King David was a real man. There is some evidence even outside of the biblical accounts that he lived and reigned. And David was a sinner. Even people only slightly familiar with Scripture know that David was an adulterer and a murderer.
It all began when David was not where he was supposed to be: “in the spring, at the time when kings go out to war, . . . David remained in Jerusalem.” (2 Samuel 11:1). (Oh, how often are we shopping, or trolling through random stories on our computers or on Facebook, or contemplating taking home a few office supplies; or dressing a bit boldly when we know in our hearts that the Lord has a different plan?)
Then he saw a “very beautiful” woman bathing, and he made what outwardly was a simple inquiry: who is she? (Just one more “harmless” step: Why not try on that outfit? What is five more minutes at the computer? A few items won’t be missed; and besides, they don’t pay me enough anyway. What is the harm in smiling at an admiring man? ). That she was the wife of a trusted general of David’s* did not make him pause. To the contrary, he became more conniving, brazenly sending “messengers”—note the plural—to get her, undoubtedly hoping to cover his intentions by conveying publicly a solicitousness towards the warrior’s family.
At this point, the sins quickly heaped one upon the other. First was the famous adultery. Then when Bathsheba informed him of her pregnancy, David plotted to get Uriah to cover David’s paternity. When that failed, David instructed Joab to arrange for Uriah’s death during battle. In the process, Joab sent not only Uriah, but also many men to a battle position where death was certain.
David is the poster child of how a tiny seed of sin that is not stopped can quickly flourish: “Each [of us] is tempted when, by his own evil desire, he is dragged away and enticed. Then, after desire has conceived, it gives birth to sin; and sin, when it is full-grown, gives birth to death.” (James 1:14-15). David’s pursuit of his evil desires led many more innocent bystanders besides Uriah to experience fear, anxiety, anger, angst, pain and even agony. And it cost him dearly as well: the pain in David’s repentance recorded in Psalm 51 is palpable; and the son conceived by that illicit union died shortly after birth.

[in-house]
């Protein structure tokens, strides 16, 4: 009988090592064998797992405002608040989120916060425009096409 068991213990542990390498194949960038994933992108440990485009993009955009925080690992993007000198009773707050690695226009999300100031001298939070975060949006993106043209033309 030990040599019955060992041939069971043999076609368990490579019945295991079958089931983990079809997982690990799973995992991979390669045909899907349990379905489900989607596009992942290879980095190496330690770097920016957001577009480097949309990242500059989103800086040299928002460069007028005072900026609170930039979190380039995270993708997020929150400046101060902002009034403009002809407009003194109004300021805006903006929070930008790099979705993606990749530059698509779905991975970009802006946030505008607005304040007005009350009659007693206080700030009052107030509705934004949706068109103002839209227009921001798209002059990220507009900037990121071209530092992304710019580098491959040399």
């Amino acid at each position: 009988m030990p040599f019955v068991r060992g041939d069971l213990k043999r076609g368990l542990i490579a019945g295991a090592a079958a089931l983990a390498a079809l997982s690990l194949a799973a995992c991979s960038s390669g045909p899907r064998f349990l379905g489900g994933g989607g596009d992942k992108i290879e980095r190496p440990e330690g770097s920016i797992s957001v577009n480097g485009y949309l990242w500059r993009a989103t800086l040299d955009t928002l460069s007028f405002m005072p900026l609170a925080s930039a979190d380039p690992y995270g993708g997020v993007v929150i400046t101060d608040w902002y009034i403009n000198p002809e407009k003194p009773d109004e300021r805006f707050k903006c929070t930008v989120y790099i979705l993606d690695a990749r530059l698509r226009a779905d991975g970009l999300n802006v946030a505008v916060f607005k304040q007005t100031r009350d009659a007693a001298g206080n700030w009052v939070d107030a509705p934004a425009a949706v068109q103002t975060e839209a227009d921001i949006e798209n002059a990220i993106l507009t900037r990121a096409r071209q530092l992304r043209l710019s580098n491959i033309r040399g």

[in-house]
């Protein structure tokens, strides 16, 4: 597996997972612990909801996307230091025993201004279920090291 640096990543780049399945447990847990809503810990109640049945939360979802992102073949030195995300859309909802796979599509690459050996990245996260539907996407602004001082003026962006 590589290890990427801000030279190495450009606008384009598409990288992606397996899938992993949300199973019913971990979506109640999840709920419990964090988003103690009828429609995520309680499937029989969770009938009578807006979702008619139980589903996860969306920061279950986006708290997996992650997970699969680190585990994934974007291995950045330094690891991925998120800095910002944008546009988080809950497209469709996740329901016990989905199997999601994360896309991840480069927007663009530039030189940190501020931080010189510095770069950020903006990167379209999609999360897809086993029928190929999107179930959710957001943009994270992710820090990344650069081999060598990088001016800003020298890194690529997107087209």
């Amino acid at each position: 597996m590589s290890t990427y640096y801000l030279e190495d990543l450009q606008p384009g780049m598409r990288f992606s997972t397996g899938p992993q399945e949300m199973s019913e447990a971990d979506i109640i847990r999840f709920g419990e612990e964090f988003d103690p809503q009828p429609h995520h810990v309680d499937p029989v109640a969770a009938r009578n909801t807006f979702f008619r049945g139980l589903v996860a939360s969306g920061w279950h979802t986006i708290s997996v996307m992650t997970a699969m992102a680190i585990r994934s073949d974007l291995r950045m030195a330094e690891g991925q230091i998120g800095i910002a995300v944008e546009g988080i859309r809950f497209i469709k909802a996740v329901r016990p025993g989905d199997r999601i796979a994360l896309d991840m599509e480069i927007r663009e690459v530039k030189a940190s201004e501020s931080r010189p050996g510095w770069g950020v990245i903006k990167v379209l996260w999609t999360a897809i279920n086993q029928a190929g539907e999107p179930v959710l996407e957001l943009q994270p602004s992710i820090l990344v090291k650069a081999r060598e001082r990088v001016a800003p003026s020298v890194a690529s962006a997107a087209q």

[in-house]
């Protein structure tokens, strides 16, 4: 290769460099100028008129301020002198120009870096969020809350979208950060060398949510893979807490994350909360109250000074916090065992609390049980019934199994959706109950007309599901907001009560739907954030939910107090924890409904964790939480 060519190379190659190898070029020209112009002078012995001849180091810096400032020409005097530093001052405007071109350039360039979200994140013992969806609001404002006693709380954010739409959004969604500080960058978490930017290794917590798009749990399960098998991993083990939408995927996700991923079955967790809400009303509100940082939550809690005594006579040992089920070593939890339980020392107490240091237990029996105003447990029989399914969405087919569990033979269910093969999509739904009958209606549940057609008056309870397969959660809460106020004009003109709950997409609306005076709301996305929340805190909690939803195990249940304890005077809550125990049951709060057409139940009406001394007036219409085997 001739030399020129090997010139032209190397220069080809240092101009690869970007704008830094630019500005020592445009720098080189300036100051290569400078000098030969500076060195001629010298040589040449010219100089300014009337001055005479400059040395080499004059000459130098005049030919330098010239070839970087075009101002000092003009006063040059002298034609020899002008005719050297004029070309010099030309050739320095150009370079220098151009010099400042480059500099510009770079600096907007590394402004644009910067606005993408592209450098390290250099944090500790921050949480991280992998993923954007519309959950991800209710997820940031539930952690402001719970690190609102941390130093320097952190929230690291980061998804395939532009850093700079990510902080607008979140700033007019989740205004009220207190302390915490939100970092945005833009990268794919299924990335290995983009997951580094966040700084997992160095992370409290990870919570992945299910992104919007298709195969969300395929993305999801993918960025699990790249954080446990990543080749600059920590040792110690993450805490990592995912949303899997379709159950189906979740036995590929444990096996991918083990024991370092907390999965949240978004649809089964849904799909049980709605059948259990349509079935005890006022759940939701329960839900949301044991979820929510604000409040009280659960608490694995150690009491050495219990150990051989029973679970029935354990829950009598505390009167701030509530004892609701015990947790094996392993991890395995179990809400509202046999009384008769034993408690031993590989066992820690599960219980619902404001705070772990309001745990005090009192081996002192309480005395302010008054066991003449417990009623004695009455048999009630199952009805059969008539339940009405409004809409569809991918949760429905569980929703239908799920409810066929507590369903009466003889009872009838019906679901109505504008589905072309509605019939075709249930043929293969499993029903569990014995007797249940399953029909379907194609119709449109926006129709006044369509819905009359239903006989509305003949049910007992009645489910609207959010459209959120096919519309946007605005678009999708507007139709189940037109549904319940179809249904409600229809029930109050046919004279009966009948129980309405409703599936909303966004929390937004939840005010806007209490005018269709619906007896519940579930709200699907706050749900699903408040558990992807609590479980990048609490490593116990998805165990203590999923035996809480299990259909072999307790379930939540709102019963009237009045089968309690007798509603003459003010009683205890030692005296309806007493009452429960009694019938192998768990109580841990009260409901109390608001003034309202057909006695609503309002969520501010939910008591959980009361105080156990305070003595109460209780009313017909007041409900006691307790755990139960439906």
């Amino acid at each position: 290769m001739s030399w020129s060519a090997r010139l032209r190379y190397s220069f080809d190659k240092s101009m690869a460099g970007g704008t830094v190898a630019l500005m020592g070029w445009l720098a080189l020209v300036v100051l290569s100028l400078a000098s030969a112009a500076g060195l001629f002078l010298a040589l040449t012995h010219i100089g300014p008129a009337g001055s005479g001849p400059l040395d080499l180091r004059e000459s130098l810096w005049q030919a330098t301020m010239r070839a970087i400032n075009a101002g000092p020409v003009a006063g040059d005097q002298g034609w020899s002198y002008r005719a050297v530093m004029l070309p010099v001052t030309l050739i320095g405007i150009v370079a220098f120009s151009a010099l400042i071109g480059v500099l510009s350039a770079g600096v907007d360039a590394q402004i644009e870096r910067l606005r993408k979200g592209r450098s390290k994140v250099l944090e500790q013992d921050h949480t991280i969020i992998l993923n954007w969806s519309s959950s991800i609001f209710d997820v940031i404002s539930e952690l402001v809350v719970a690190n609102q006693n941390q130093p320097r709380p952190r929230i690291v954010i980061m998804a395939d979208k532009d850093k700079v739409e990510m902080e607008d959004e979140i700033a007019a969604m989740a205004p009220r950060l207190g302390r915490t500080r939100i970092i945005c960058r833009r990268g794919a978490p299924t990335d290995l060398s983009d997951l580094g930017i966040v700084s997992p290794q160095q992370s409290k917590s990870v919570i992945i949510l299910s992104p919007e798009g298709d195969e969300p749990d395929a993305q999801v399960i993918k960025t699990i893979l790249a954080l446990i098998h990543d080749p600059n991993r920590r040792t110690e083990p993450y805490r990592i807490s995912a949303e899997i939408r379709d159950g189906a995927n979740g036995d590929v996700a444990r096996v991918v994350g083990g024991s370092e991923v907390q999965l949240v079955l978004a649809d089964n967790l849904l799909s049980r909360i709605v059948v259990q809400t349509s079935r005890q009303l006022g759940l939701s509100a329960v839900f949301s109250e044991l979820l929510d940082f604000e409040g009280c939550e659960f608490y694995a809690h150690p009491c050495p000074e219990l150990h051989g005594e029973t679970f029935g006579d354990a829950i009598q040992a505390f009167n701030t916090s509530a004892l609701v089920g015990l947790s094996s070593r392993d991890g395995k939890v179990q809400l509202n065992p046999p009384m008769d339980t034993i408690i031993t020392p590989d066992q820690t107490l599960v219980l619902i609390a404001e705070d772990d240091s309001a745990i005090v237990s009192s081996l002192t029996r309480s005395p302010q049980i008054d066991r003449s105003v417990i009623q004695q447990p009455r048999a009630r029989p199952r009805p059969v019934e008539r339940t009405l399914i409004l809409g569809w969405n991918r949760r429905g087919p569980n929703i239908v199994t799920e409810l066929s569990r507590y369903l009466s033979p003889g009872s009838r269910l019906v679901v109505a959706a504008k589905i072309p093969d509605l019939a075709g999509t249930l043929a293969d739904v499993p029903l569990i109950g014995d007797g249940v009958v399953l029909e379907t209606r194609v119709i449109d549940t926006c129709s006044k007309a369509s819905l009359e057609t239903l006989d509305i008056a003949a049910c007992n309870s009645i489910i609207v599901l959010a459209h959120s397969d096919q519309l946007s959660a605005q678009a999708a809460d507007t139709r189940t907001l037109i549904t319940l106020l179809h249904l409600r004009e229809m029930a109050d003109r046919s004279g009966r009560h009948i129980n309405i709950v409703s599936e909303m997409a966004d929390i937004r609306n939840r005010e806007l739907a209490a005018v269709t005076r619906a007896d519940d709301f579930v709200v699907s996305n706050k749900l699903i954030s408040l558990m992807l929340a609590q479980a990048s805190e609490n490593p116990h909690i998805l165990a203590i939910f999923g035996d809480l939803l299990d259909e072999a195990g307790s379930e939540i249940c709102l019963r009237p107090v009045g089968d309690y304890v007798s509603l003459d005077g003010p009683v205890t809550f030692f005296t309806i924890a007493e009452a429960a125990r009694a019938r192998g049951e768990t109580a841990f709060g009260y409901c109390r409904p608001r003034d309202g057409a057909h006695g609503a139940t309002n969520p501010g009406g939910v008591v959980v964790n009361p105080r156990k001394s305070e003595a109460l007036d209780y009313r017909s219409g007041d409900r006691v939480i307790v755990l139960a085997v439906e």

This is a lesson we should pay attention to — because every one of us has proven its truth—many times. We have all pursued evil desires that resulted in painful outcomes.
But there is another lesson this story demonstrates, one less often noted. After the confrontation by Nathan; after David’s repentance; after the death of his infant son; “David went into the house of the Lord and worshiped.” (2 Samuel 12:20b)
David understood in a way many of us do not, that because he repented, there was now no condemnation for his pile of horrific actions; that the instant his heart broke before the Lord, that scarlet mountain of sins was white. Nothing now separated David and the Lord. The two of them could have beautiful communion together.
And so it is with our actions. Even if our wrongful shopping led to bankruptcy; even if our computer distractions caused us to neglect someone with painful consequences; even if our taking office supplies led to larceny; even if our flirtations led to sexual encounters that make us cringe today—whatever they were and whatever the consequences, they are GONE. Forever. Wiped away by our sorrowful repentance and the blood of Christ.
So go worship the Lord! Let nothing stop you or haunt you. Worship Him with gratitude and joy and love. And never, ever, let those past confessed sins enter into your prayer and communion. He who cannot lie promised to forgive and then to forget them. Why remind Him?
“Though our sins are like scarlet, they shall be as white as snow.” (Isaiah 1:18b)